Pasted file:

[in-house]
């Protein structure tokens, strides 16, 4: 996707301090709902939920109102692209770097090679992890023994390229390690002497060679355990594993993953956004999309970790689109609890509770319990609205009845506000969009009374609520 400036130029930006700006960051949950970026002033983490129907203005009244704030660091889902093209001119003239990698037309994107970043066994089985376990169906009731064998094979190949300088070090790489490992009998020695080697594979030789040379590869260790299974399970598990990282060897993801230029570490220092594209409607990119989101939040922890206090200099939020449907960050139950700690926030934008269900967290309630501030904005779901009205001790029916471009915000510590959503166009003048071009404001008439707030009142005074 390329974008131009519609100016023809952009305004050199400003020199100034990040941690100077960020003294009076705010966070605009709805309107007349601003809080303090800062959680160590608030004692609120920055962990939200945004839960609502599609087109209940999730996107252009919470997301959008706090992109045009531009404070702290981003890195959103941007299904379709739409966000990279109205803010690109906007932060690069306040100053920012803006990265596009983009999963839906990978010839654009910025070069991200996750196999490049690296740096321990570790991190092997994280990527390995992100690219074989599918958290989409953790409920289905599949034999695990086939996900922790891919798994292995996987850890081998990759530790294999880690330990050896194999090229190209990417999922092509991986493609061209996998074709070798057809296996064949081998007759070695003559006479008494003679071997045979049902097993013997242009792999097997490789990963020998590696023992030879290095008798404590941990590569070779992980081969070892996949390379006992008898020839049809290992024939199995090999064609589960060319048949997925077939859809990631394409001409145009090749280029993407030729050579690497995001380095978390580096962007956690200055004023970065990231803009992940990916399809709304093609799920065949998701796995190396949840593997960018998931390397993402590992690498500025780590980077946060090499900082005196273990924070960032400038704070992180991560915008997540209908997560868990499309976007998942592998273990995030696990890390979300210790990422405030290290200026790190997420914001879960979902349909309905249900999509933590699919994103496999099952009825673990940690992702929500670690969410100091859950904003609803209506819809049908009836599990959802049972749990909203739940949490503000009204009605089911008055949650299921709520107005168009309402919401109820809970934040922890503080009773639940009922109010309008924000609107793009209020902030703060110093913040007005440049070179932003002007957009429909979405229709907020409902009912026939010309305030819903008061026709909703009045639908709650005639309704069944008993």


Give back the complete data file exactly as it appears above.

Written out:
[in-house]
């Protein structure tokens, strides 16, 4: 996707301090709902939920109102692209770097090679992890023994390229390690002497060679355990594993993953956004999309970790689109609890509770319990609205009845506000969009009374609520 400036130029930006700006960051949950970026002033983490129907203005009244704030660091889902093209001119003239990698037309994107970043066994089985376990169906009731064998094979190949300088070090790489490992009998020695080697594979030789040379590869260790299974399970598990990282060897993801230029570490220092594209409607990119989101939040922890206090200099939020449907960050139950700690926030934008269900967290309630501030904005779901009205001790029916471009915000510590959503166009003048071009404001008439707030009142005074 390329974008131009519609100016023809952009305004050199400003020199100034990040941690100077960020003294009076705010966070605009709805309107007349601003809080303090800062959680160590608030004692609120920055962990939200945004839960609502599609087109209940999730996107252009919470997301959008706090992109045009531009404070702290981003890195959103941007299904379709739409966000990279109205803010690109906007932060690069306040100053920012803006990265596009983009999963839906990978010839654009910025070069991200996750196999490049690296740096321990570790991190092997994280990527390995992100690219074989599918958290989409953790409920289905599949034999695990086939996900922790891919798994292995996987850890081998990759530790294999880690330990050896194999090229190209990417999922092509991986493609061209996998074709070798057809296996064949081998007759070695003559006479008494003679071997045979049902097993013997242009792999097997490789990963020998590696023992030879290095008798404590941990590569070779992980081969070892996949390379006992008898020839049809290992024939199995090999064609589960060319048949997925077939859809990631394409001409145009090749280029993407030729050579690497995001380095978390580096962007956690200055004023970065990231803009992940990916399809709304093609799920065949998701796995190396949840593997960018998931390397993402590992690498500025780590980077946060090499900082005196273990924070960032400038704070992180991560915008997540209908997560868990499309976007998942592998273990995030696990890390979300210790990422405030290290200026790190997420914001879960979902349909309905249900999509933590699919994103496999099952009825673990940690992702929500670690969410100091859950904003609803209506819809049908009836599990959802049972749990909203739940949490503000009204009605089911008055949650299921709520107005168009309402919401109820809970934040922890503080009773639940009922109010309008924000609107793009209020902030703060110093913040007005440049070179932003002007957009429909979405229709907020409902009912026939010309305030819903008061026709909703009045639908709650005639309704069944008993």